The Delaware River Basin Commission (DRBC) voted unanimously to adopt its proposed “One Process/One Permit” (OPOP) program, a measure designed to promote interagency cooperation between it and its four member states, but which could also one day have an impact on natural gas development in the basin, should it move forward.

Last week the commission agreed to amend the rules section of its administrative manual to include the OPOP program, which was first suggested last February (see Shale Daily, Feb. 27). The final rule will become effective 30 days after its publication in the Federal Register.

Under OPOP, the commission and the environmental/regulatory agencies of its four state signatories — Delaware, Pennsylvania, New Jersey and New York — would coordinate and collaborate in administering a single review and single permit for applicable projects. Such projects would include, but would not be limited to, discharges, water withdrawals and flood plain requirements within the basin.

OPOP also empowers the states to act as lead agencies and issue wastewater discharge permits for National Pollutant Discharge Elimination System water quality programs. For water withdrawals, the lead agency could be either a state or the DRBC, depending upon applicable state programs.

The DRBC also responded to criticism it received during the public comment period over OPOP as it pertains to natural gas development. Specifically, the commission said several respondents said OPOP “is politically motivated to streamline the natural gas agenda…[and] is an effort by New Jersey to make independent decisions” on natural gas projects.

“OPOP does not alter the commission’s current policies regarding natural gas development activities,” the DRBC said. “Any changes to the current status of natural gas drilling within the basin would require commission review and approval.”

Oil and natural gas development is currently banned in the 13,539-square-mile Delaware River watershed. The DRBC said a determination by its executive director in 2009, which eliminated the commission’s project review thresholds for activities related to natural gas development — “including withdrawals, discharges and diversions of water or wastewater” in connection with hydraulic fracturing — remains in effect. The DRBC also left unchanged its decision in May 2010 to postpone the review of natural gas well pads pending the adoption of DRBC rules governing drilling.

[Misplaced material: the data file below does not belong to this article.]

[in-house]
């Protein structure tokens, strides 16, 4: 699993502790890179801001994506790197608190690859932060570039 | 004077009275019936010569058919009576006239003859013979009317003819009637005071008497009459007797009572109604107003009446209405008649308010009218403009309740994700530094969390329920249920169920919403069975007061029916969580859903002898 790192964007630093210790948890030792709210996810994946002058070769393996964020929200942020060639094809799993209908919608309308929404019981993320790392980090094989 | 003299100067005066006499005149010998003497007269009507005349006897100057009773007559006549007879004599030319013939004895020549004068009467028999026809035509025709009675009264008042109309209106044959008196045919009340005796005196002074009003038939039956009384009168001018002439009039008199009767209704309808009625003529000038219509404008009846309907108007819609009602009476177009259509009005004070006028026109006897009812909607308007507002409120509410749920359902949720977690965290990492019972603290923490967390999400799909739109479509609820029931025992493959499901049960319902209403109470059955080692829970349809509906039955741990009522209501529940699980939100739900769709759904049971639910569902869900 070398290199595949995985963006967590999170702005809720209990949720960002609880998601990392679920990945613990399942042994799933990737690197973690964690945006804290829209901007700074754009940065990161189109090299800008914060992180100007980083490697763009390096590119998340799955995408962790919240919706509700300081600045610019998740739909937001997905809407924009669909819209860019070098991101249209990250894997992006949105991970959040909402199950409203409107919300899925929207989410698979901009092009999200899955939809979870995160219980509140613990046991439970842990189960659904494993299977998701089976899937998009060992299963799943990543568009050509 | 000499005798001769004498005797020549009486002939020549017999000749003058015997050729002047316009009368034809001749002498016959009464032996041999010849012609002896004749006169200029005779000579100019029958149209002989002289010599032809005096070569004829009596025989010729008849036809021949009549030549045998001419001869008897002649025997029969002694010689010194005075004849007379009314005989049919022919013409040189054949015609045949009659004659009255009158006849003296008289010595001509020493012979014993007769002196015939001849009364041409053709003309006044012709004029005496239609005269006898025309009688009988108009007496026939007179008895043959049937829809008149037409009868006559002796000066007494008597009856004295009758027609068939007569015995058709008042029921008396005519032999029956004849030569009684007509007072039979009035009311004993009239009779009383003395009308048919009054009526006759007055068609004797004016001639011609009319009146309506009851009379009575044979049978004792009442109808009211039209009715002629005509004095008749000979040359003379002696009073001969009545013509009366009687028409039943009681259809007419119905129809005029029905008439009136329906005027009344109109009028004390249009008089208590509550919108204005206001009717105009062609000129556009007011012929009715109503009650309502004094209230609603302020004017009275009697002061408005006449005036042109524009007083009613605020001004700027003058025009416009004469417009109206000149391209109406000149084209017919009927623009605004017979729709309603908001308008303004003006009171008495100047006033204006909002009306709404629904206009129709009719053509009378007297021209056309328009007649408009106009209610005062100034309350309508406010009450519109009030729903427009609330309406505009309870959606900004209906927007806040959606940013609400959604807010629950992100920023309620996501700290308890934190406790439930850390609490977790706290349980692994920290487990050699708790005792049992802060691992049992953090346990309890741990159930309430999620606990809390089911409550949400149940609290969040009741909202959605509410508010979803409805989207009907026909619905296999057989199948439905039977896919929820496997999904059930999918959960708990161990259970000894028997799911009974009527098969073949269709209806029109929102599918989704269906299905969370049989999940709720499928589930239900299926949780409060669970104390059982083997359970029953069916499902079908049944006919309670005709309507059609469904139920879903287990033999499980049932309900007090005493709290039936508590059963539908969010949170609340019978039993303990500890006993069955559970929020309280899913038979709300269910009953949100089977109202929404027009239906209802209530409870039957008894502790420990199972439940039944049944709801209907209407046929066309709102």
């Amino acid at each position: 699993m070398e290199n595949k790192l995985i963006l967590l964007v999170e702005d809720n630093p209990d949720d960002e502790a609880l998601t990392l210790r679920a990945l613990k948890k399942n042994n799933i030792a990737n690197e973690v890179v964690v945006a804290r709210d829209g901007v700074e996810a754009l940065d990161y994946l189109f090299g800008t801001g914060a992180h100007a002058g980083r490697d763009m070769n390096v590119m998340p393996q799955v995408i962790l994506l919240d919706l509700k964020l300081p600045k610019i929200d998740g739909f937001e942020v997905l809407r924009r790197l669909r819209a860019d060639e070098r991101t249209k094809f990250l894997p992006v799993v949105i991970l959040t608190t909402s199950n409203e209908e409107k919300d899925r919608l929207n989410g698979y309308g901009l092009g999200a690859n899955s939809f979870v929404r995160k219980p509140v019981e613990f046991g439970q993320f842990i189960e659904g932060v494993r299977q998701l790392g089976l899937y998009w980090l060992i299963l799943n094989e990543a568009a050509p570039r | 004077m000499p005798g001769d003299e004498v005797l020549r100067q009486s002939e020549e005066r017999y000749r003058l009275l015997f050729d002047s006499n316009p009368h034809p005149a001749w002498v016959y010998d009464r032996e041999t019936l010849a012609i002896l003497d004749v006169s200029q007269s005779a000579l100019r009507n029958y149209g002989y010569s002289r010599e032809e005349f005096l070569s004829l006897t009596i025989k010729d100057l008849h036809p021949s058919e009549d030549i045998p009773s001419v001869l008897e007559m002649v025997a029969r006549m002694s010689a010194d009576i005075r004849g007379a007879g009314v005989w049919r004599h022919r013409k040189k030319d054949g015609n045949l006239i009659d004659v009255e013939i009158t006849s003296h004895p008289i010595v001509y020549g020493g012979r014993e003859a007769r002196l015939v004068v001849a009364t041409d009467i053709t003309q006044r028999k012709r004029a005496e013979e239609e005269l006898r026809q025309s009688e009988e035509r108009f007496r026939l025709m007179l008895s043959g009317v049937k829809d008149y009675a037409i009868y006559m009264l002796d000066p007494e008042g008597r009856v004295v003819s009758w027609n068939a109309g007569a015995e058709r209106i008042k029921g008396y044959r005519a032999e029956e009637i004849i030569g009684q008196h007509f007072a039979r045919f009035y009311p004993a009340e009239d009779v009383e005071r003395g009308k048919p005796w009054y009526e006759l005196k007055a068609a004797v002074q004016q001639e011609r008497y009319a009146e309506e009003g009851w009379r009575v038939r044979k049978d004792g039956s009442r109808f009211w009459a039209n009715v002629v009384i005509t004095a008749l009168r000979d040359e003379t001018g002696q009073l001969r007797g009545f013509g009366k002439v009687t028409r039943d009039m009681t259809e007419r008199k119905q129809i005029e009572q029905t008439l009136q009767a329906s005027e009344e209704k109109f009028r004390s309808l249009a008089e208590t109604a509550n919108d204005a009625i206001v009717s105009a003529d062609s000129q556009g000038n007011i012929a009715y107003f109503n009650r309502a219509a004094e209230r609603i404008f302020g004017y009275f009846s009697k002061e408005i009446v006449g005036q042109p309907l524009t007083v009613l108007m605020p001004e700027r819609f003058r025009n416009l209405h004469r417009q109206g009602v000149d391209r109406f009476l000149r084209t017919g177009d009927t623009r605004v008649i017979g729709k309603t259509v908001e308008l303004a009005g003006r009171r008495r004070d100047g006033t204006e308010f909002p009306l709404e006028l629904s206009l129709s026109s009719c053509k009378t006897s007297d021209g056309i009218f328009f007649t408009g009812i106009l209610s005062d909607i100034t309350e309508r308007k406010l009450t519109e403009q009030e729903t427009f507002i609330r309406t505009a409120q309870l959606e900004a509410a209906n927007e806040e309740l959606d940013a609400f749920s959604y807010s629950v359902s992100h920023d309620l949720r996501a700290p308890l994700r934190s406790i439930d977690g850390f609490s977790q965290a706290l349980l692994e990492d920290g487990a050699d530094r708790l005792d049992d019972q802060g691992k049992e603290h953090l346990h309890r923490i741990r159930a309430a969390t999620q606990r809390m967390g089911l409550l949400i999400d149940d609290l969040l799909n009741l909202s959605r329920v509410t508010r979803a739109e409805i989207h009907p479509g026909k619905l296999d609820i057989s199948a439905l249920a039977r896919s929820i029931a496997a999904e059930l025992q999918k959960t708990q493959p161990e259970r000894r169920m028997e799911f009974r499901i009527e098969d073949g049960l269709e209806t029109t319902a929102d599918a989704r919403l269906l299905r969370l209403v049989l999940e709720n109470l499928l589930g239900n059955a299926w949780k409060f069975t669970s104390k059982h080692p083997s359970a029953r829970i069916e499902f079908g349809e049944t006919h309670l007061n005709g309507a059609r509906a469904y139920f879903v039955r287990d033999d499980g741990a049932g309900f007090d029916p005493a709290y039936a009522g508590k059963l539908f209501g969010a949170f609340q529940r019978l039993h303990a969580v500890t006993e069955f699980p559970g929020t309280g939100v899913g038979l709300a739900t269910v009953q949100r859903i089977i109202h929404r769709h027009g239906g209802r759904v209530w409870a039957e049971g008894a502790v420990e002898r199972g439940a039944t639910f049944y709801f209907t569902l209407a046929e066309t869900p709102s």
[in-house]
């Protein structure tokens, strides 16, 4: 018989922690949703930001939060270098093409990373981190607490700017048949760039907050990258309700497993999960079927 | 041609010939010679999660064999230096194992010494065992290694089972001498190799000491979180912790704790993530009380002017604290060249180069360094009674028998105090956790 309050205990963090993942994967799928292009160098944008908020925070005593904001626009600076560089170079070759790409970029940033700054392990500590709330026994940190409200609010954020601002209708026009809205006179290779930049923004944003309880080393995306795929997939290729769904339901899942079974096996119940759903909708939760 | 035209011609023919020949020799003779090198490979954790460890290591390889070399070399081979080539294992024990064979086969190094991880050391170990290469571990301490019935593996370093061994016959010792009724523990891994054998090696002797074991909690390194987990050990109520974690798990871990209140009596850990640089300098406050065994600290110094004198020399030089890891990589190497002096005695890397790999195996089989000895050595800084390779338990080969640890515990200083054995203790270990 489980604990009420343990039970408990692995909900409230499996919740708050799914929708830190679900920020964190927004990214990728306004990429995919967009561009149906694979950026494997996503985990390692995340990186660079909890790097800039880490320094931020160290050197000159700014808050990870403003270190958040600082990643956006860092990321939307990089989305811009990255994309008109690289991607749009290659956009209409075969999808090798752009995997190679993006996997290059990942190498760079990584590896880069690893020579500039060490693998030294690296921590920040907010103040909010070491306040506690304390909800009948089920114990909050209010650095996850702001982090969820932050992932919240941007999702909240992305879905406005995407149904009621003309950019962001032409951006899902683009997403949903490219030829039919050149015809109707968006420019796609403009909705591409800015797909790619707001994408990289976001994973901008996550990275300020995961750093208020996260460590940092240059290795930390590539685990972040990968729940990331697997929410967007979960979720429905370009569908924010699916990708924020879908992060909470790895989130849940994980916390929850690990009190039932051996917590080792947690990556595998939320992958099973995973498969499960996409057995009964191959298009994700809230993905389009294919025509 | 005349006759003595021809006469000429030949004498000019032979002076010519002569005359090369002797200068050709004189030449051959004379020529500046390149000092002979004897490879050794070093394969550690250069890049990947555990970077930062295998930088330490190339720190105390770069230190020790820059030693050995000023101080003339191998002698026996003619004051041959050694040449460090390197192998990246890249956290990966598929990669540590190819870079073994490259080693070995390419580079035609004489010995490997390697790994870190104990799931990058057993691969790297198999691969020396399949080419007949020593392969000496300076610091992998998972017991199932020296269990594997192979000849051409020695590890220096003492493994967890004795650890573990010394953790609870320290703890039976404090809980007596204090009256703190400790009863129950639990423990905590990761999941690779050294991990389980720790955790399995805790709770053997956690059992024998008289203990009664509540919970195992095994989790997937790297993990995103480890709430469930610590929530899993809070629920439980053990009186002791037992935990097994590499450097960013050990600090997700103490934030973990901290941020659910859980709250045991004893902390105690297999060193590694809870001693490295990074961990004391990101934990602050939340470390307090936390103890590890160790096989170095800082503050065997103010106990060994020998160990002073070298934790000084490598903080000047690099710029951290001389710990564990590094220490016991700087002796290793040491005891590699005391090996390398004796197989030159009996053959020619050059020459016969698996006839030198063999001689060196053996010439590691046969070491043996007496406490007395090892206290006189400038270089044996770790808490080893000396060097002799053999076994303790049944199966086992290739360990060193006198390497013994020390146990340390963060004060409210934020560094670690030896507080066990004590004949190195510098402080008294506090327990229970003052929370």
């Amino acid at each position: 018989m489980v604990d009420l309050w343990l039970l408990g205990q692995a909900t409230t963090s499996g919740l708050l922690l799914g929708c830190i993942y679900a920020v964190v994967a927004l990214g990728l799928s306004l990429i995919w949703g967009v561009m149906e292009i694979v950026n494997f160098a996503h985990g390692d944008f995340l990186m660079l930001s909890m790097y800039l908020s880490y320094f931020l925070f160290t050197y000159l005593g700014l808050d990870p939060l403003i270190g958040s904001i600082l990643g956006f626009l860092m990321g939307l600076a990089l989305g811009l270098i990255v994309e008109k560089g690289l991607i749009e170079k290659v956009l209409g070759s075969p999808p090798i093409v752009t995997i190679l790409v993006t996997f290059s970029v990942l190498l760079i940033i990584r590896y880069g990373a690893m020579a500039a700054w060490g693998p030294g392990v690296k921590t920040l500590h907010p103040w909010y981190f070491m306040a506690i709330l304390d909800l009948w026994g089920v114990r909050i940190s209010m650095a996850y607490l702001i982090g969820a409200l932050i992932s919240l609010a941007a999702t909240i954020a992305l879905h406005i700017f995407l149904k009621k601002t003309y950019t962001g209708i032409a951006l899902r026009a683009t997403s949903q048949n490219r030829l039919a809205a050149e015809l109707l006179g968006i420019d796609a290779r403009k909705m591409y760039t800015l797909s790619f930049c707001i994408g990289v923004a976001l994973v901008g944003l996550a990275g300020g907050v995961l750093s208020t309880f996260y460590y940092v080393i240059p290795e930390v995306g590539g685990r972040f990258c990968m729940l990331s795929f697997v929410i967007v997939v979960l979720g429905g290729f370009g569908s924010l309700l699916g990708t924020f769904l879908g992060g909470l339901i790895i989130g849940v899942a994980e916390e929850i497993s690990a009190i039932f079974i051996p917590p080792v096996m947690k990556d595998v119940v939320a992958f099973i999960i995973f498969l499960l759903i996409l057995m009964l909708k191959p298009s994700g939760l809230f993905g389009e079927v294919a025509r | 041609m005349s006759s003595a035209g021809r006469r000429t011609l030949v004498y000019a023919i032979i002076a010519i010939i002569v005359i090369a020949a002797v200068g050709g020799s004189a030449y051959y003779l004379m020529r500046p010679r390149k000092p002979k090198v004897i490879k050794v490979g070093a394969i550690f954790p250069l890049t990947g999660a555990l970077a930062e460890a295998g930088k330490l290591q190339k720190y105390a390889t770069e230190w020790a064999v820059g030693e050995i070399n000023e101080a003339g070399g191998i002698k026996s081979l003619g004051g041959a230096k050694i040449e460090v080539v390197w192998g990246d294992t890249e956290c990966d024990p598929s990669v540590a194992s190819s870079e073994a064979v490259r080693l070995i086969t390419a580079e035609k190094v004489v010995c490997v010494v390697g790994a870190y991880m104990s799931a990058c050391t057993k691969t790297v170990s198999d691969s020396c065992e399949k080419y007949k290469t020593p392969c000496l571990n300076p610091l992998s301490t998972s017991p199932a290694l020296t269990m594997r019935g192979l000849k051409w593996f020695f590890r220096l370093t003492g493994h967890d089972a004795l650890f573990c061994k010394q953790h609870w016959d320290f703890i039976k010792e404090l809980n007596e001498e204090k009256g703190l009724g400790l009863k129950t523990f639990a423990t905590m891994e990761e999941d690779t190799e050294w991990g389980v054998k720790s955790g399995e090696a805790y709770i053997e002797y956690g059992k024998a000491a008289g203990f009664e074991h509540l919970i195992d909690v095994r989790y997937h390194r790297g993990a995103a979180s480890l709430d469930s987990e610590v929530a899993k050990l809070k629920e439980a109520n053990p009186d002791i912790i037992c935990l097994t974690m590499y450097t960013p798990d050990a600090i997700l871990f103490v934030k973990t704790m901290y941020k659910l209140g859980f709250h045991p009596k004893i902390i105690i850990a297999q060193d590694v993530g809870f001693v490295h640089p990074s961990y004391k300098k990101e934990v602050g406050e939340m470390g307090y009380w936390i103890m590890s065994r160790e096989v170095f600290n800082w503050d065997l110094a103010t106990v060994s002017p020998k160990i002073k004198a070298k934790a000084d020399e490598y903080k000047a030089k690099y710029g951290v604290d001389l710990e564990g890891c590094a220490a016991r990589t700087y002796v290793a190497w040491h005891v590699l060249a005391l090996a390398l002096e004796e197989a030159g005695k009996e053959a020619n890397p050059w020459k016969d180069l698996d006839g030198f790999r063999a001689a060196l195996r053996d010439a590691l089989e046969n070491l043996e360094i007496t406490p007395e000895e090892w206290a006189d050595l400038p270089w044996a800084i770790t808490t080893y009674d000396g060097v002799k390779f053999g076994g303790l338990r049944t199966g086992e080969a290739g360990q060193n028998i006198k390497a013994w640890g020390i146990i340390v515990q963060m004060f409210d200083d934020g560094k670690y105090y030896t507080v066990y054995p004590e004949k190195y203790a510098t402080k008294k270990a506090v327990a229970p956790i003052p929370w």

“Depending upon the specific details of each natural gas or other transmission main project, the project could require review and approval by DRBC. Nothing in OPOP changes that,” the commission said. “However, it is feasible that if the only thresholds for review by DRBC were proposed water withdrawals, wastewater discharges, or both, a coordinated review would be performed, similar to that required for any other withdrawal or discharge project.”

The DRBC was close to a vote to revise its water quality regulations in November 2011, but the proposal was postponed indefinitely after Delaware Gov. Jack Markell said he opposed it (see Shale Daily, Nov. 21, 2011). At the time, New York officials said they would have joined Delaware in opposing the plan, but Pennsylvania was ready to vote in favor of it. New Jersey was undecided.

The DRBC is led by the governors of the four basin states and the federal government, represented by the commander of the U.S. Army Corps of Engineers’ North Atlantic division. It has regulatory jurisdiction over the watershed.